This review of Charlie Poveromo & The Barry Levitt Quartet at The Metropolitan Room was written by Dr. Thomas Robert Stevens and published in Volume X, Issue 6 (2016) of the online edition of Applause! Applause!
Charlie Poveromo & The Barry Levitt Quartet
Starring Charlie Poveromo
Musical Director: Barry Levitt
Quartet Members: Barry Levitt, Ronnie Zito,
Jeff Carney & Jack Cavari
The Metropolitan Room
34 West 22nd Street
New York, New York 10010
There are scores of performers in cabaret rooms, VFW halls, and nursing homes singing the songs made famous by Frank Sinatra, Dean Martin, Bobby Darin, Tony Bennett, Elvis Presley and other pop stars from the 1950s and 1960s. They always elicit a certain nostalgia from those old enough to have heard those songs performed live. The problem is that many of those ego-driven entertainers don't have good voices, occasionally sing off-key, and are backed by mediocre musicians in the twilight of their careers. None of those faults were present in this show. Charlie Poveromo is an amazing, talented performer and entertainer committed to the music and to interacting with the audience in a manner that makes them feel a part of the show. Six months away from being 21 years old, Charlie graduated from Tottenville High School in Staten Island and was awarded a music scholarship to Wagner College. At Tottenville, he was a member of the Elite Madrigal Choir & Honors Concert Choir, groups led by JoAnne Nolemi, the school's musical director. Ms. Nolemi was quoted as saying, "I have taught voice and chorus for over 20 years. I have sent students to Julliard, Broadway, operas, "American Idol" and "The Voice" and Charlie has the finest, warmest, most beautiful voice I have ever encountered."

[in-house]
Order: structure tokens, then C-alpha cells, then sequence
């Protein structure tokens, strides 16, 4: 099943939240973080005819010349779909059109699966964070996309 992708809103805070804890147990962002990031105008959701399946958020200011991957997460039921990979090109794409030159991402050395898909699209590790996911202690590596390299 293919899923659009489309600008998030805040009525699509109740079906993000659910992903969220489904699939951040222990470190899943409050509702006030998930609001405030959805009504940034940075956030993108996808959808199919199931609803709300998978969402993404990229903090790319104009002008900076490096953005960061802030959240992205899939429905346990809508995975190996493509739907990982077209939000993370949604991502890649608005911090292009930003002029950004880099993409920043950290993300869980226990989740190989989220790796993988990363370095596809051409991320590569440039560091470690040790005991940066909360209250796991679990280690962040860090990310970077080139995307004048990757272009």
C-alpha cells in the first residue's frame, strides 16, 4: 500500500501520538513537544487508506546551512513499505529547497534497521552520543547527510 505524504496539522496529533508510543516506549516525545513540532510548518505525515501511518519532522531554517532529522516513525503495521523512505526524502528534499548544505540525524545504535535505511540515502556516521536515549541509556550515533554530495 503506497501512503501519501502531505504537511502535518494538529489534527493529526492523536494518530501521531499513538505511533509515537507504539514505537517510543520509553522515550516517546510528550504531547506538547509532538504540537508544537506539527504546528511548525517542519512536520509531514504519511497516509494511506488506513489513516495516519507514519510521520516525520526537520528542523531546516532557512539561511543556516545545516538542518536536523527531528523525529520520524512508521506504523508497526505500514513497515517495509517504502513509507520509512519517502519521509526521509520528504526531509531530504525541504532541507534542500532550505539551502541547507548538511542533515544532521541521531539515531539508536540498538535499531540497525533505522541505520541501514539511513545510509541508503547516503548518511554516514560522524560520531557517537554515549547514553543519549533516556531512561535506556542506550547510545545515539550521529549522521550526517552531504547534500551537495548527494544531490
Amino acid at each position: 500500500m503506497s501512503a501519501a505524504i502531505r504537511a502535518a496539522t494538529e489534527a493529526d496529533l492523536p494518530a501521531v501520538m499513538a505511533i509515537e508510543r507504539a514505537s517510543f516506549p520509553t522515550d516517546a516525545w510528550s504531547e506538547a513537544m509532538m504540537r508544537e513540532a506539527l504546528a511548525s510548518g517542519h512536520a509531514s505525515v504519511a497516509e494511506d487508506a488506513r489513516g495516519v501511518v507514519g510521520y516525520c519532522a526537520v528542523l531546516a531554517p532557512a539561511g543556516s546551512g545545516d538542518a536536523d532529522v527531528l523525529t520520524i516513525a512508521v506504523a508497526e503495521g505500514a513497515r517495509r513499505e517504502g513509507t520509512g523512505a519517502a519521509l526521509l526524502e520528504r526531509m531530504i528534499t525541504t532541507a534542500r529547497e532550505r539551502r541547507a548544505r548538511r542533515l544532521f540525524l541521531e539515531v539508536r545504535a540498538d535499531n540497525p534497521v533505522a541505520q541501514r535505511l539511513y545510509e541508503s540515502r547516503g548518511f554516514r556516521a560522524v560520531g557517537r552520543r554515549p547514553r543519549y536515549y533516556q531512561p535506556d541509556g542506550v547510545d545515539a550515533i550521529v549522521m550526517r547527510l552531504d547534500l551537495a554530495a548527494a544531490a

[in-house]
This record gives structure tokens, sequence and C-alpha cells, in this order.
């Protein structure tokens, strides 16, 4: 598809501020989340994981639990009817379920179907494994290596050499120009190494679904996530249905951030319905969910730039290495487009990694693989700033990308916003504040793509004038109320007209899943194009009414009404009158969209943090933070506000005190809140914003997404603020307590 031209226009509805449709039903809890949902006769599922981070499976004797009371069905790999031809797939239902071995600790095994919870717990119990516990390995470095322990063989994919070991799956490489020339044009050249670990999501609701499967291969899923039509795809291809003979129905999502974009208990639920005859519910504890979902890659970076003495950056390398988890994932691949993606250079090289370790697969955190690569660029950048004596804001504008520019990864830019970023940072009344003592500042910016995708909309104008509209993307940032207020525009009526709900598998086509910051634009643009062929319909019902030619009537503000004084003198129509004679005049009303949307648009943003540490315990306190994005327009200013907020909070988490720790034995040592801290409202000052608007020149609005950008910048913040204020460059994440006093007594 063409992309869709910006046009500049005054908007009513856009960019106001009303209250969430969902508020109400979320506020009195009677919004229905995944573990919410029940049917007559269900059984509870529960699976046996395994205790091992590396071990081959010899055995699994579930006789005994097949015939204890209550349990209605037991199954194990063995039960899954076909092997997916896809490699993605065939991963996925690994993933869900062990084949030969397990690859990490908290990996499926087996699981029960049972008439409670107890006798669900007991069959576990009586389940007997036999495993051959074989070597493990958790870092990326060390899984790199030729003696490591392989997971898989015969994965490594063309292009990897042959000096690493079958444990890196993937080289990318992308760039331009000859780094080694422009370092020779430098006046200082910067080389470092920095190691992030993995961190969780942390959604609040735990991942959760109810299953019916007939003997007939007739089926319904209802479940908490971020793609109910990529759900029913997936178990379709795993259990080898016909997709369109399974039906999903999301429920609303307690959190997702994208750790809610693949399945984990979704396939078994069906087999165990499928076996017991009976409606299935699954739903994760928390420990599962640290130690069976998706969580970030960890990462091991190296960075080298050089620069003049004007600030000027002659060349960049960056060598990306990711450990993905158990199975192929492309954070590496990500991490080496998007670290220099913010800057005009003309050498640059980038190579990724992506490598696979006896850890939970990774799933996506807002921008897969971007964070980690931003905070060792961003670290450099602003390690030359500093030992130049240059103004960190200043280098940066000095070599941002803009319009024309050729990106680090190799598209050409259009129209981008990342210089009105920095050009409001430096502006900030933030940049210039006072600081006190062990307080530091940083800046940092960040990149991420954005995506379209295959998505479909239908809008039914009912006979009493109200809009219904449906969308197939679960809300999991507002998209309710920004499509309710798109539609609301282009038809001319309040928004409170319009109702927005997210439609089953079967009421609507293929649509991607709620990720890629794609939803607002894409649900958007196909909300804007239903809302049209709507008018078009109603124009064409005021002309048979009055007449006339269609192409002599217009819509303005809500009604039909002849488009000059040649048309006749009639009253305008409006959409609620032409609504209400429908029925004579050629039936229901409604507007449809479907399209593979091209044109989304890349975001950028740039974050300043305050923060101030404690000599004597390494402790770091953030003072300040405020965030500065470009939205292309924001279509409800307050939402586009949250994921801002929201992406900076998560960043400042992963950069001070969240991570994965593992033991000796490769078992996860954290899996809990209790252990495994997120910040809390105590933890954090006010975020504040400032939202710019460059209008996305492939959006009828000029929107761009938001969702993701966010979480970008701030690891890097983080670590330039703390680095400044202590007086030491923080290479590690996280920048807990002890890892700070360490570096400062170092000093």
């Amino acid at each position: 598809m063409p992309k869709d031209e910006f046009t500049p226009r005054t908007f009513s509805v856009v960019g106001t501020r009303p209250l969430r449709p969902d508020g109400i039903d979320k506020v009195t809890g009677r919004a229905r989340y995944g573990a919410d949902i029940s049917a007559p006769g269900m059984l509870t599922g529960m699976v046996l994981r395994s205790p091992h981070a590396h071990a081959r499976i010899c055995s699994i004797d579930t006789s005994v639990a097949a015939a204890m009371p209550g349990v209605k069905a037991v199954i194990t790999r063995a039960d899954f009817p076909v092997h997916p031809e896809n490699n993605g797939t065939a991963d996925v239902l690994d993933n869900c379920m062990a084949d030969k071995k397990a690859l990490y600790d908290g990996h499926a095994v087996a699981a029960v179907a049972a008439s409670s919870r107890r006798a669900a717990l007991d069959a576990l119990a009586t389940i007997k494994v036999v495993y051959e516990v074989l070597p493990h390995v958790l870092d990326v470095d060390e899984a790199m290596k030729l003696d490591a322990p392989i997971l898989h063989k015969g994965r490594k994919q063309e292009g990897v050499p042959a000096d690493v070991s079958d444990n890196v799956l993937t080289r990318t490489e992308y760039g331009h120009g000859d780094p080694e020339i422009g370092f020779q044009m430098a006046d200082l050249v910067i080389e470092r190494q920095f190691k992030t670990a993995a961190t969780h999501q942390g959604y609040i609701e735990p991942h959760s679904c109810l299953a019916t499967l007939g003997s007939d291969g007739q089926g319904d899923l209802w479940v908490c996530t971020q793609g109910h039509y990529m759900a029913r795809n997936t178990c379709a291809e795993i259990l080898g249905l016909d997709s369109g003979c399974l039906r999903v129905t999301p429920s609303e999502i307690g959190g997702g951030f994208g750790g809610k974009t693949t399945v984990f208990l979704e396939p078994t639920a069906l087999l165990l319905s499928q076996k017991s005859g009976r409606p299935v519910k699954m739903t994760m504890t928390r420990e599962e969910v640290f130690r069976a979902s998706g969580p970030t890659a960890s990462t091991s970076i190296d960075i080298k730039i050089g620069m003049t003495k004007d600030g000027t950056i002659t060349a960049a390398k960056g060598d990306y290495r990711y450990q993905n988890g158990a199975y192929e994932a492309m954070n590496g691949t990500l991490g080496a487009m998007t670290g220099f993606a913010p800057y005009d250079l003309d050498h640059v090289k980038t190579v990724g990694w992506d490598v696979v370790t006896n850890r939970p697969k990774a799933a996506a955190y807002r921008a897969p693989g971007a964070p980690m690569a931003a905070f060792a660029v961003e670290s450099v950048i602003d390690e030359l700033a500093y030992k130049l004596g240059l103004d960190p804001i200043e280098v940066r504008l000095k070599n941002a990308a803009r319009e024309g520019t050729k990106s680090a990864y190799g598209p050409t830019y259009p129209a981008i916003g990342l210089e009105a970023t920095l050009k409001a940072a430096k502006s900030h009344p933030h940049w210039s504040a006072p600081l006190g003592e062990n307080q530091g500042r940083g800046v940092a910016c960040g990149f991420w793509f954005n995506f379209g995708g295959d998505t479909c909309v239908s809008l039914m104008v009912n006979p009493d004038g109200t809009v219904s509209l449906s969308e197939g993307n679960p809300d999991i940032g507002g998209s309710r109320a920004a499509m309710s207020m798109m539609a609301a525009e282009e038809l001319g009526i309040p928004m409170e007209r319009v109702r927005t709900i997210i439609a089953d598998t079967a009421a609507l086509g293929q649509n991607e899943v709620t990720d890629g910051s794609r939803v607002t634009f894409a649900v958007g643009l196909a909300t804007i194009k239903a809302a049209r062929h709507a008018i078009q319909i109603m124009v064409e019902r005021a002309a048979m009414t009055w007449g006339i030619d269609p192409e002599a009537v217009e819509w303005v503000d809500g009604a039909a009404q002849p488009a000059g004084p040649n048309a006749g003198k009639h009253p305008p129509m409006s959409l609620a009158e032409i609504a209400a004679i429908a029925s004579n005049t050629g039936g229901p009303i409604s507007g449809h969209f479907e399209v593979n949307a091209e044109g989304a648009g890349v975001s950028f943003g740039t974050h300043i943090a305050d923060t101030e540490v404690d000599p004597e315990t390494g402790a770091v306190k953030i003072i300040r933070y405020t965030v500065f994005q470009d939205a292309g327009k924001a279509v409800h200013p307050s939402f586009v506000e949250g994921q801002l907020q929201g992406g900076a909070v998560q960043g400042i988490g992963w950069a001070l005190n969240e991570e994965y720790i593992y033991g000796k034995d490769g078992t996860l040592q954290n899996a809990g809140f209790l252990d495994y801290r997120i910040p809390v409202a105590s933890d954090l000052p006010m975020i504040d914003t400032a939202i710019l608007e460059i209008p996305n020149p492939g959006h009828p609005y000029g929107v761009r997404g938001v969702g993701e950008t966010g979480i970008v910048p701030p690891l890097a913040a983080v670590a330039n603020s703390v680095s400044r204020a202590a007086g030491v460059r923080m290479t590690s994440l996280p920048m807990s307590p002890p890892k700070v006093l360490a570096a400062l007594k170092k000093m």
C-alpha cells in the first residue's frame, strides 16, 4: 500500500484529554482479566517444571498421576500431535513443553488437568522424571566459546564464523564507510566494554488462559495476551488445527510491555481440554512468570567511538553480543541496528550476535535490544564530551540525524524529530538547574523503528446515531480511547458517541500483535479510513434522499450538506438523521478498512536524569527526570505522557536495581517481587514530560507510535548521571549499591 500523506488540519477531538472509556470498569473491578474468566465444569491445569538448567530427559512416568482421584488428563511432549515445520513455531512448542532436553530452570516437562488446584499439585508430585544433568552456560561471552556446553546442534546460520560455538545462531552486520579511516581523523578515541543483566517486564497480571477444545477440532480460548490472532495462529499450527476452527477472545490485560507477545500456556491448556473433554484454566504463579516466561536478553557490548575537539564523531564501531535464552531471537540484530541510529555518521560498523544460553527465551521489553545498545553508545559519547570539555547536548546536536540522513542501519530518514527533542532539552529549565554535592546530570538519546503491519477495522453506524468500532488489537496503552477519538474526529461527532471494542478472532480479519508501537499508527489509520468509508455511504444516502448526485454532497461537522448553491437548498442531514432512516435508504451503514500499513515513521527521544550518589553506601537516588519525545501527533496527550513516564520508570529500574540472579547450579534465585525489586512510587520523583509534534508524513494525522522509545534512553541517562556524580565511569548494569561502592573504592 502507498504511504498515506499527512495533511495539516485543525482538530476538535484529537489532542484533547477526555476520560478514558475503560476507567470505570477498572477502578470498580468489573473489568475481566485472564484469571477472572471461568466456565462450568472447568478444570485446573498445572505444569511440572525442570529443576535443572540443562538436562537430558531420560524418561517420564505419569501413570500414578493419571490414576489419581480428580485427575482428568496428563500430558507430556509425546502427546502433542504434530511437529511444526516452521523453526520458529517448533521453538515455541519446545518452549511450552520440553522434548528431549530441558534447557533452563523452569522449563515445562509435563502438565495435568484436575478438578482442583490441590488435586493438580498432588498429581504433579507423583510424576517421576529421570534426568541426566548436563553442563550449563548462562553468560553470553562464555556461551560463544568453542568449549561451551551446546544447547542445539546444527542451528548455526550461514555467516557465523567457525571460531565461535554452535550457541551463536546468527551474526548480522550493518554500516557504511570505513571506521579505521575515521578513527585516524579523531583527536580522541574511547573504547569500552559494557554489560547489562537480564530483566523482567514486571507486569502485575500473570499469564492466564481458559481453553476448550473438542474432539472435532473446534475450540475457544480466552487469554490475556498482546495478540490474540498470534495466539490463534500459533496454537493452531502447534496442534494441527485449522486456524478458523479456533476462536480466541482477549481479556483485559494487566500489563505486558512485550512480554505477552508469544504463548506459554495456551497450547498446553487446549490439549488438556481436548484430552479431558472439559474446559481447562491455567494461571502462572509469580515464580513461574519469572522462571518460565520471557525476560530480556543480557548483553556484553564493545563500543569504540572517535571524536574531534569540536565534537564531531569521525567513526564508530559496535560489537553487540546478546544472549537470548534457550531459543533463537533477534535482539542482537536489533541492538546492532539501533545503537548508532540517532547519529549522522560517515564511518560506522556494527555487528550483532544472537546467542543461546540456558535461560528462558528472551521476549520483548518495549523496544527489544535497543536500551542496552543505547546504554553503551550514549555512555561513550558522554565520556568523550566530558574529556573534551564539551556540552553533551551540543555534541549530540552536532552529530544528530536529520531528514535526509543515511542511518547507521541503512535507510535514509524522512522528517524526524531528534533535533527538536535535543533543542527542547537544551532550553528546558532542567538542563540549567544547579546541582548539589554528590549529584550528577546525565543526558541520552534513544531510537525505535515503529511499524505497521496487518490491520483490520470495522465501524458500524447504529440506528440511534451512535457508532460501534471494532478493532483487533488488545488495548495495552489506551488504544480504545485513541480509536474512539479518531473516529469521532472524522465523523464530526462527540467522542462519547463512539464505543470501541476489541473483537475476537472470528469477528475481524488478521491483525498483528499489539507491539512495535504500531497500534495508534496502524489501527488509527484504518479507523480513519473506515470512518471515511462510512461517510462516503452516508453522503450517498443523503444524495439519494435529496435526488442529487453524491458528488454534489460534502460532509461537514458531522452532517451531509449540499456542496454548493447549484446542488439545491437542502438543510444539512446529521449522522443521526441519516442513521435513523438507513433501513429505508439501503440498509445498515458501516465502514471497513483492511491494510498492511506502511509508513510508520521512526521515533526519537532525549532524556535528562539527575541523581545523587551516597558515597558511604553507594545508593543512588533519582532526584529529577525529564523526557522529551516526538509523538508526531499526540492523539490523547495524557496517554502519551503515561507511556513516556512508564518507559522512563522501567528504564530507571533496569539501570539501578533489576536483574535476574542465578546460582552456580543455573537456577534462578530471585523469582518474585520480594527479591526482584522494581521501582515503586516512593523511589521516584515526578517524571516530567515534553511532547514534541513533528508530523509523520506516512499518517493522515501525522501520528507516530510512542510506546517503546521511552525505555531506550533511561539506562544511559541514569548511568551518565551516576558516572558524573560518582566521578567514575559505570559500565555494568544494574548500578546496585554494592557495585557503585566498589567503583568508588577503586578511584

Charlie Poveromo is a natural on stage. He appears confident, comfortable, and utterly at ease. His unique but recognizable renditions of popular standards are all audience pleasers. His captivating body language and pitch-perfect technical brilliance reveal he is a fresh, new, exciting talent we feel honored to have seen perform at the very beginning of what promises to be a long and successful career. Mr. Poveromo develops an excellent rapport with his audience. He takes us on a musical journey as a friend might and we are made to feel special, as though the performance is about us and not him.
Charlie Poveromo is backed up by The Barry Levitt Quartet, world-class musicians who didn't miss a beat. Barry Levitt, Charlie's musical director, encouraged him to reach the tippy top of his range. Those notes all received the most enthusiastic applause, and deservedly so. Mr. Poveromo jokingly scolded Barry Levitt for pushing him to "modulate to Heaven." Bobby Darin at the Copa in 1960 and Charlie Poveromo at The Metropolitan Room in 2016 were both accompanied by Ronnie Zito on drums. Jeff Carney on bass played for Barbra Streisand and Jack Cavari on guitar had the honor of performing with Frank Sinatra. Barry Levitt has worked with dozens of top artists including Eartha Kitt, Judy Collins, and Ben Vereen. The only criticism I have for Barry Levitt, the musical director, is that he felt the need to add an "Overture" to the show. Given the limited time, the "Overture" could not include snippets of all the primary songs so they were forced to leave out important "orphaned" numbers. Shows of this kind are short, usually one-hour long, and the inclusion of an "Overture" just encroaches on the "meat" of an already constrained performance length.